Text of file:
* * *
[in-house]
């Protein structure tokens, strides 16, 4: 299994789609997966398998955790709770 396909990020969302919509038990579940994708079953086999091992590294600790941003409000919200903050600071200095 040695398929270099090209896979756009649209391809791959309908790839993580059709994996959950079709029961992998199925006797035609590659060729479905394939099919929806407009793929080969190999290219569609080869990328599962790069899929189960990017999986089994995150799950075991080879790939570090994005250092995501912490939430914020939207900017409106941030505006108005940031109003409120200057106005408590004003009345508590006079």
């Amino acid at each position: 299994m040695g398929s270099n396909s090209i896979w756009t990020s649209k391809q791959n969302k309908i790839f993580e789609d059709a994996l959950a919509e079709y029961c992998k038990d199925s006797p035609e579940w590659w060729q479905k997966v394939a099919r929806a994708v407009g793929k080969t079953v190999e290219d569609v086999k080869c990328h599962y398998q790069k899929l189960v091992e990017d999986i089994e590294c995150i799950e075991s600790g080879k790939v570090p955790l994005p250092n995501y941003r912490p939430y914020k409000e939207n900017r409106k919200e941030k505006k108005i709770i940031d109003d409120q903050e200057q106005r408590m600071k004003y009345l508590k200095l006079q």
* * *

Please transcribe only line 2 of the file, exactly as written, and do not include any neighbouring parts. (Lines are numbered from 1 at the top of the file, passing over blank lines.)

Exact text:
């Protein structure tokens, strides 16, 4: 299994789609997966398998955790709770 396909990020969302919509038990579940994708079953086999091992590294600790941003409000919200903050600071200095 040695398929270099090209896979756009649209391809791959309908790839993580059709994996959950079709029961992998199925006797035609590659060729479905394939099919929806407009793929080969190999290219569609080869990328599962790069899929189960990017999986089994995150799950075991080879790939570090994005250092995501912490939430914020939207900017409106941030505006108005940031109003409120200057106005408590004003009345508590006079």